Standard Article

The Imagined Audience in the Nickelodeon Era

1. Origins to 1928

2. Origins to 1914

  1. Richard Butsch

Published Online: 13 NOV 2011

DOI: 10.1002/9780470671153.wbhaf004

The Wiley-Blackwell History of American Film

The Wiley-Blackwell History of American Film

How to Cite

Butsch, R. 2011. The Imagined Audience in the Nickelodeon Era. The Wiley-Blackwell History of American Film. 1:2:4.

Publication History

  1. Published Online: 13 NOV 2011

Abstract

The nickelodeon era press described movies as the “poor man's amusement.” Early film histories wove this image into their historical fabric. Pioneering cinema historian Terry Ramsaye reasoned that, due to the nickelodeon's cheap admission, “the motion picture theatre rose in the foreign labor centers of the great cities.” Only after this did movies spread “into the hinterlands,” as he phrased it (1926, 431). In the 1970s, a few young film historians, pursuing a new social history of the working class, reinvigorated this conception of nickelodeon audiences, seeing in them evidence of the lower classes as actors in and agents of history, rather than “dupes” of ruling-class ideology. However, other film historians argued for a more diverse audience that they saw in middle-class neighborhoods and outside urban areas. The differences sparked an intensive debate. After a few years of quiescence, the debate was revived by an article in Cinema Journal.1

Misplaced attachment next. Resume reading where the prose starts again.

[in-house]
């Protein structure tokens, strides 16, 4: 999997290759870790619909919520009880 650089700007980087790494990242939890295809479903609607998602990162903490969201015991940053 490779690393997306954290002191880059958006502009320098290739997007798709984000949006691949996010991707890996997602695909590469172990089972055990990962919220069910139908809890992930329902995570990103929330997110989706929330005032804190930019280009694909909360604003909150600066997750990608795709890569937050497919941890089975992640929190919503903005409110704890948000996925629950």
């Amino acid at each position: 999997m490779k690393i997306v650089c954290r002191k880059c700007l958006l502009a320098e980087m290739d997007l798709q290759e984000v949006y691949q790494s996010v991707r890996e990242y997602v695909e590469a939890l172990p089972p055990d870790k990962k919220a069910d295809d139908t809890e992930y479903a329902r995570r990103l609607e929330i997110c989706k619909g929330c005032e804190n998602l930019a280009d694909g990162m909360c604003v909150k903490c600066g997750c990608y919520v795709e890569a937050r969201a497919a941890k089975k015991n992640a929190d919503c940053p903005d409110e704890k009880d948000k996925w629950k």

Keywords:

  • nickelodeon;
  • audiences;
  • early cinema;
  • movie palace;
  • combination houses